Serifs give way to simpler, smoother new logo design that will translate well across all mediums—from desktop to mobile
Google today unveiled its new logo, bidding adieu to the serifs in favor of a slimmer, more modern wordmark. The release follows Google’s announcement of a major restructuring of the company, which has Google becoming a wholly owned subsidiary of Alphabet, a new holding company owned by Google founders Sergey Brin and Larry Page.
In Google’s own words:
“So why are we doing this now? Once upon a time, Google was one destination that you reached from one device: a desktop PC. These days, people interact with Google products across many different platforms, apps and devices—sometimes all in a single day. You expect Google to help you whenever and wherever you need it, whether it’s on your mobile phone, TV, watch, the dashboard in your car, and yes, even a desktop!
“Today we’re introducing a new logo and identity family that reflects this reality and shows you when the Google magic is working for you, even on the tiniest screens. As you’ll see, we’ve taken the Google logo and branding, which were originally built for a single desktop browser page, and updated them for a world of seamless computing across an endless number of devices and different kinds of inputs (such as tap, type and talk).
“It doesn’t simply tell you that you’re using Google, but also shows you how Google is working for you. For example, new elements like a colorful Google mic help you identify and interact with Google whether you’re talking, tapping or typing. Meanwhile, we’re bidding adieu to the little blue “g” icon and replacing it with a four-color “G” that matches the logo.”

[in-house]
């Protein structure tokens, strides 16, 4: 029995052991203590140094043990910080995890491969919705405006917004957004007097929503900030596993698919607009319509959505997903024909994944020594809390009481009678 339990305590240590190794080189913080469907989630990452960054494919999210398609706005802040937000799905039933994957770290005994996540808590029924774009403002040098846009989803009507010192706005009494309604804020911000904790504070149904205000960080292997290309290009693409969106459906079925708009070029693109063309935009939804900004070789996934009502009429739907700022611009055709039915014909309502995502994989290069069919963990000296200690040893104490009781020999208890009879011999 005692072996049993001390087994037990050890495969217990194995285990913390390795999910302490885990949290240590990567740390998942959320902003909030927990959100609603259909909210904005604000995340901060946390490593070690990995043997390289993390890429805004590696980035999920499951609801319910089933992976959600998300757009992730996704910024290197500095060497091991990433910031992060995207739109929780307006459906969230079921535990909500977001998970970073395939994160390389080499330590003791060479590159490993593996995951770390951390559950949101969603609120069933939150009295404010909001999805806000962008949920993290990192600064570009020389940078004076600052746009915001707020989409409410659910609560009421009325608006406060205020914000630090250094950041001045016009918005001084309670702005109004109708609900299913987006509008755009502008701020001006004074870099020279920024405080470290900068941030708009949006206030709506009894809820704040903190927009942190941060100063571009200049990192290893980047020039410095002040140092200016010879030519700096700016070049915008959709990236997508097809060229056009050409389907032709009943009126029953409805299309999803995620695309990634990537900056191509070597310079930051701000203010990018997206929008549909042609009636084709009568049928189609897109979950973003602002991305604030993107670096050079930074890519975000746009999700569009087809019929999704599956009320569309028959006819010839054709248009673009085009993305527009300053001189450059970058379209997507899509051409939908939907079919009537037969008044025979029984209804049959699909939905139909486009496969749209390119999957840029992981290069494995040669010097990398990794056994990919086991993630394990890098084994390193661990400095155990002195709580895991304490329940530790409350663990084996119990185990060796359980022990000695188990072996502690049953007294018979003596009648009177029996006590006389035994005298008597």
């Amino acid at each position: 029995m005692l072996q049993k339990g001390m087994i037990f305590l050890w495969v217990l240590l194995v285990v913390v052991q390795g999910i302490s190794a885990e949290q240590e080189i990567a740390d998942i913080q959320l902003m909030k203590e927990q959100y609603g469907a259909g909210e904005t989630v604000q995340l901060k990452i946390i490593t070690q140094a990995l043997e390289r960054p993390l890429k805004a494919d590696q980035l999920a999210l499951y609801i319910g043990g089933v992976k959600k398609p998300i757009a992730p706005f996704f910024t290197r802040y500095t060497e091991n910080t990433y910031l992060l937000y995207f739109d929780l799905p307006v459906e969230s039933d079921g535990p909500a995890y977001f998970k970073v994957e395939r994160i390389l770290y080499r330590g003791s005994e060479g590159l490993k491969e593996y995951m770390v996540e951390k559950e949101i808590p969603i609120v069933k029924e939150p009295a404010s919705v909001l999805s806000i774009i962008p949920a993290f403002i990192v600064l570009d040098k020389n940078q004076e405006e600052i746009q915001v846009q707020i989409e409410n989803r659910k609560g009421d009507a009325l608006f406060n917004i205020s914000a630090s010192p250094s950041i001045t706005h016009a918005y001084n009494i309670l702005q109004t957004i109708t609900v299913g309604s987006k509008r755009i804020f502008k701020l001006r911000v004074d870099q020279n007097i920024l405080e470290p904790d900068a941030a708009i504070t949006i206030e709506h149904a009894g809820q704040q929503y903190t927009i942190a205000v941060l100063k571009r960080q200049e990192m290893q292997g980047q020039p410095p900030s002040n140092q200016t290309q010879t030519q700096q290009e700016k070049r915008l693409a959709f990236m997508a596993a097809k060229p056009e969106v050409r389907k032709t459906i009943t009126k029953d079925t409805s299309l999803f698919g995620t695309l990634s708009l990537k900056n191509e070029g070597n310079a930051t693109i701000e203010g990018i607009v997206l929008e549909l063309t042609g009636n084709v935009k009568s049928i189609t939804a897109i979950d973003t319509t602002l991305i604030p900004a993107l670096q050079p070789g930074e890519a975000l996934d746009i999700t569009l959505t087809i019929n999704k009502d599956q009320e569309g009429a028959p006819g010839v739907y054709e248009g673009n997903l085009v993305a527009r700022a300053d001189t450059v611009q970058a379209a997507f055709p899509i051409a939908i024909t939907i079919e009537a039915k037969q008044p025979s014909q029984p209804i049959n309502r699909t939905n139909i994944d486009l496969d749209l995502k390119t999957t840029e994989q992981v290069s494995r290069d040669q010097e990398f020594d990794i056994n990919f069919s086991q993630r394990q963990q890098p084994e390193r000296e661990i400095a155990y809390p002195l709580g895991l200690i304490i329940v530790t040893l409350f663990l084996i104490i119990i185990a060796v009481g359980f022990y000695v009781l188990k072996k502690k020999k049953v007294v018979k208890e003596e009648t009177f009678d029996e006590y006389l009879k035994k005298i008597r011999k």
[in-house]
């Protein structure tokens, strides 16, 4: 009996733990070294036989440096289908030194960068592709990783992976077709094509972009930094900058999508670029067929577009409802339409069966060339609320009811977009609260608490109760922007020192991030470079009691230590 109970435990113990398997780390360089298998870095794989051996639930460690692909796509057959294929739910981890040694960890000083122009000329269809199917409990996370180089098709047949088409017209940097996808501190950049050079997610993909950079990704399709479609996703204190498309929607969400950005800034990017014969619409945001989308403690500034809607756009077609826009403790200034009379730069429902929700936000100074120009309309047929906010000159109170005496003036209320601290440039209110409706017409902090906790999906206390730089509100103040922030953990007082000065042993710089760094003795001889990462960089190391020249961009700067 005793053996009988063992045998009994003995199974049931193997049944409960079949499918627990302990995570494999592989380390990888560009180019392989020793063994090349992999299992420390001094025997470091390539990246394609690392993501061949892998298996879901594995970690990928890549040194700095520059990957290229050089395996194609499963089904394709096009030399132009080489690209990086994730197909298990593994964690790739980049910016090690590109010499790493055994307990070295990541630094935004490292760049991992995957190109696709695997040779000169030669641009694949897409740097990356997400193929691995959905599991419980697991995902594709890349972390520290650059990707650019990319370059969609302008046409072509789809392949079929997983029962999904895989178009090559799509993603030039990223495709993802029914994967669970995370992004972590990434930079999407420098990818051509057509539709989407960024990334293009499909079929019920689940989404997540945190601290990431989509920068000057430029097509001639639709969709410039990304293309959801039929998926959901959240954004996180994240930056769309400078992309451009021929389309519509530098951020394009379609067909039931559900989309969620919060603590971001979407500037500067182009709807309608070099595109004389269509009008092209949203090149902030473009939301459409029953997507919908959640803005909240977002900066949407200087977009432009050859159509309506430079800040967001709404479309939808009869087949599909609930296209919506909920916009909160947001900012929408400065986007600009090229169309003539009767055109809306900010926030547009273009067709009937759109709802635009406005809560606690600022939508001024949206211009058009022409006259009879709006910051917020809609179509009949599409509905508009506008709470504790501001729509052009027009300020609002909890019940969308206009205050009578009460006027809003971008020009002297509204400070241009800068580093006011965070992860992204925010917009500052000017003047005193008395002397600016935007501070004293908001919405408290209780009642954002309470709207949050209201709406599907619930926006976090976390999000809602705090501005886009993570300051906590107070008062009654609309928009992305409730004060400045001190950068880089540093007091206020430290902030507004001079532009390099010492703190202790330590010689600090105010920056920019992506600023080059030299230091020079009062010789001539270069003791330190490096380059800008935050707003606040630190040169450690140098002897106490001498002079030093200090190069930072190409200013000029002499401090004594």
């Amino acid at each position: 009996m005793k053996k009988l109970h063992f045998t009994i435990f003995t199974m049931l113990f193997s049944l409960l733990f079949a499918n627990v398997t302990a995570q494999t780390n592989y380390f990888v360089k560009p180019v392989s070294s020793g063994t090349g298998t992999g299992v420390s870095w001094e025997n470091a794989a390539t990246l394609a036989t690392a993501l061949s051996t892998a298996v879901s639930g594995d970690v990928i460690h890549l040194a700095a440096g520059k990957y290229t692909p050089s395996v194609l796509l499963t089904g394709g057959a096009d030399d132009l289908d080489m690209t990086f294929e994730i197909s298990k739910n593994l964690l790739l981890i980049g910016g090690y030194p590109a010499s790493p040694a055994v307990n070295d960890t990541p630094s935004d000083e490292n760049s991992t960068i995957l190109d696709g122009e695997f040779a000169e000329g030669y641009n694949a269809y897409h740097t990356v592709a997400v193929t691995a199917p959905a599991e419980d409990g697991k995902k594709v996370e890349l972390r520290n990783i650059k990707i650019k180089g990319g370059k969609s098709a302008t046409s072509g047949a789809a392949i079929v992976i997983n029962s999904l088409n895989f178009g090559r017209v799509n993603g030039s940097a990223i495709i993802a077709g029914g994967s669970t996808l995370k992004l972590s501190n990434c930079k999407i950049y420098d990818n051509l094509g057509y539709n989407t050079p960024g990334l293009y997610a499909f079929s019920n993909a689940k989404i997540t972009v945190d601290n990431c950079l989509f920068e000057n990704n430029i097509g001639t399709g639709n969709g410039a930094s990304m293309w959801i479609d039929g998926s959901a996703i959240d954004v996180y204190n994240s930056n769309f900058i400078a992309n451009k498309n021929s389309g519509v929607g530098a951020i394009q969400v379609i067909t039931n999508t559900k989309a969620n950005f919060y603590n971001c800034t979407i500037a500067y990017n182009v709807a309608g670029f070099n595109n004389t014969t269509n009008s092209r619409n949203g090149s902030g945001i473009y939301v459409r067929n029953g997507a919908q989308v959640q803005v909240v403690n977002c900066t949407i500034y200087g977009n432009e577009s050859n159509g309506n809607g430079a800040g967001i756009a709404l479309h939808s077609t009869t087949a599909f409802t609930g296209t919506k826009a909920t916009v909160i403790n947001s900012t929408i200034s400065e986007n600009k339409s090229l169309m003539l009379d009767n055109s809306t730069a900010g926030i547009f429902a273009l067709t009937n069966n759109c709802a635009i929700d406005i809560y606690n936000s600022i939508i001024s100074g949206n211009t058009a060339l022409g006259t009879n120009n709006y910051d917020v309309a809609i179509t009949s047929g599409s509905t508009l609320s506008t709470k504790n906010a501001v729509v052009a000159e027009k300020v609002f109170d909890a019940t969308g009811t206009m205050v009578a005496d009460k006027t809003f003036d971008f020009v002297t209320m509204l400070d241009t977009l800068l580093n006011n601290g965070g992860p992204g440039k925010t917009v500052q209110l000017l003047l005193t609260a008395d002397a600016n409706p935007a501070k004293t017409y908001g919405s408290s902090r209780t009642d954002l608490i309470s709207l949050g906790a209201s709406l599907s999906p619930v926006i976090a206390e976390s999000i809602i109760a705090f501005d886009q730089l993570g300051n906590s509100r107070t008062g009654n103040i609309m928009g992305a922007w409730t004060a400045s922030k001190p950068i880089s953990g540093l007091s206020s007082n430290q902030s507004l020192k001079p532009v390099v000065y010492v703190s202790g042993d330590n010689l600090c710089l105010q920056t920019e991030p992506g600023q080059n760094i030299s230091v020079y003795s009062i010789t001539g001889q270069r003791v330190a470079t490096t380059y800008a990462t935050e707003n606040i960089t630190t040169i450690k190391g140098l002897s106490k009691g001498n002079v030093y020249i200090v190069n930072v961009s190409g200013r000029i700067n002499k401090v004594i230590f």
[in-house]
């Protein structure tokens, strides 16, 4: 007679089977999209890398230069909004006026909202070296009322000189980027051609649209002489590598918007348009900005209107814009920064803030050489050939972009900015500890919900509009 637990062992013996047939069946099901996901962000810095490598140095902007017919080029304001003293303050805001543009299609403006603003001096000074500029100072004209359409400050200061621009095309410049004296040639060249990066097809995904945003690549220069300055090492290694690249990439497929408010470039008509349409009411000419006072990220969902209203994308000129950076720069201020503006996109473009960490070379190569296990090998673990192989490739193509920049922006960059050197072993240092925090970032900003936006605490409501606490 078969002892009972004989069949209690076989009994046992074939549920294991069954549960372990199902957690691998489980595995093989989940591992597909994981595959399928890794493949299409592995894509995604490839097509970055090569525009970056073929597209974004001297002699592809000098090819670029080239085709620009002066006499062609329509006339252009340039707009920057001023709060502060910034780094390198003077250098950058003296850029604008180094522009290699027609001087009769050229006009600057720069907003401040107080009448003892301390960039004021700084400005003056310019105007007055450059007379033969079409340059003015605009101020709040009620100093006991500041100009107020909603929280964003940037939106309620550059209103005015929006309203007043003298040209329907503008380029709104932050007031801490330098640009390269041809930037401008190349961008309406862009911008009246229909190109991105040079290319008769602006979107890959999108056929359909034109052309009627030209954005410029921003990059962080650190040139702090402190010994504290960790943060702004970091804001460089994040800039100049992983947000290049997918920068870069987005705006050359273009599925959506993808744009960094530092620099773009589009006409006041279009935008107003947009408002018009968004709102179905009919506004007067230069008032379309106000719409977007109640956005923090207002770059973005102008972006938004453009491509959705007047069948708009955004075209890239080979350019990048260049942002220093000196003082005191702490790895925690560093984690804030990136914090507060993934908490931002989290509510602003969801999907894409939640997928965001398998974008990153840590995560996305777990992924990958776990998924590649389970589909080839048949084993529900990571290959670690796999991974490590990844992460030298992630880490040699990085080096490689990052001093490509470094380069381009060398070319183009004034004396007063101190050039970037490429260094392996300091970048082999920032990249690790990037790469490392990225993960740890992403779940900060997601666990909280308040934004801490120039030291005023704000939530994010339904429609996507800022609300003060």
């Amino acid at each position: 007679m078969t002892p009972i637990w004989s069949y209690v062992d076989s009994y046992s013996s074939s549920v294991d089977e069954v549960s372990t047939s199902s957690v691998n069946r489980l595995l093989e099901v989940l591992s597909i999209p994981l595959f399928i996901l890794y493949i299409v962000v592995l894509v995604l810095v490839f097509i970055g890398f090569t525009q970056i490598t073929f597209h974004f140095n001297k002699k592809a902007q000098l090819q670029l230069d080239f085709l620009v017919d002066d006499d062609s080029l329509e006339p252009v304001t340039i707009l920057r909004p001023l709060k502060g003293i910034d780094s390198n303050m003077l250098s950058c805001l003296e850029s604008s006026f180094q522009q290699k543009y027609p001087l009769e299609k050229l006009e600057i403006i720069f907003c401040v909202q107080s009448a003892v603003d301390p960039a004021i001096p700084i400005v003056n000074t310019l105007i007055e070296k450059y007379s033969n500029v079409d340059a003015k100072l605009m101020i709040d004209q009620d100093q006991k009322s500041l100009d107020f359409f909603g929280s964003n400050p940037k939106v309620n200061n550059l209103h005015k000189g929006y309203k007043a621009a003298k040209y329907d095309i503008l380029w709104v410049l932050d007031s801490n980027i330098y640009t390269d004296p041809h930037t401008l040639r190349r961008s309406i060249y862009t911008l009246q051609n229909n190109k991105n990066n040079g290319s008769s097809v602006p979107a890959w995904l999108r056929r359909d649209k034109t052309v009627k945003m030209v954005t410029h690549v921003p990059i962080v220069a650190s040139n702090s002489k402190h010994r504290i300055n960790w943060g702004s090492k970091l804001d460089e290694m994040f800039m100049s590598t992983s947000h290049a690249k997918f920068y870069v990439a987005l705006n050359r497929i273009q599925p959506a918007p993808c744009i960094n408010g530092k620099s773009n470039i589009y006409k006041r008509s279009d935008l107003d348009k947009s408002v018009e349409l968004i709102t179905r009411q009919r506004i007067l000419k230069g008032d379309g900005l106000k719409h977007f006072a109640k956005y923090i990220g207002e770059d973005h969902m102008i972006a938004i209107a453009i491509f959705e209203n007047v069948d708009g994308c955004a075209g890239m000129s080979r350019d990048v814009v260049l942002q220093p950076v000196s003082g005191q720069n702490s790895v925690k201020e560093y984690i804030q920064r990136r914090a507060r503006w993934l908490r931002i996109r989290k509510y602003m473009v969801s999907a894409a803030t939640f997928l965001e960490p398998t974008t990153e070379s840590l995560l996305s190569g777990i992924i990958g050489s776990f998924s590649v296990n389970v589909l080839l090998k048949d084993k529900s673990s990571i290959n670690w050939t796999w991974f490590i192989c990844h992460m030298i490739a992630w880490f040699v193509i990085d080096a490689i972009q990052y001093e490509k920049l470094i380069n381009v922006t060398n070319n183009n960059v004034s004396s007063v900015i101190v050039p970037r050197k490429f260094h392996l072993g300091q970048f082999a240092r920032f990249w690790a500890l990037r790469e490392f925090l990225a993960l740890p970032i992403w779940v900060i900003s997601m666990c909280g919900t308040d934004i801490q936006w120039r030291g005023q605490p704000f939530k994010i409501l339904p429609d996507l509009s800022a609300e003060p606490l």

In the At Brand office, the reviews are mixed. Some are weighing in that the mark has lost its distinction by joining the flat design trend. I agree with that, but is it a disaster?
Ina Saltz, a typography expert and professor at CCNY, says it is: “It looks childish, it looks unsophisticated, it looks like play dough.”
According to a report from PIX11, Saltz says the spacing between the lowercase “g” and “l” is too tight, the bottom “jaw” of the upper case G sticks out too far, and there’s a dissonance between the angle of the lower case “e” and the first “G.” Instead of switching typefaces completely, Saltz said Google would have been better off beefing up the existing logo to work better on small screens while keeping its overall look.
Rebranding has proven to be a struggle for many major companies, from Gap to Coke and Hershey. Our prediction: the Google rebrand will be better received because the new wordmark breathes and brings continuity to the Google suite of products. It will also translate well across a variety of mediums, which is exactly why the unveiling was animated…highlighting the “G” icon and multi-colored dots. If Google were not so iconic, they could not pull this off, but because of their status as a gargantuan tech leader, this rebranding, while sure to initially get panned by design experts, will come to symbolize Google’s forward thinking approach.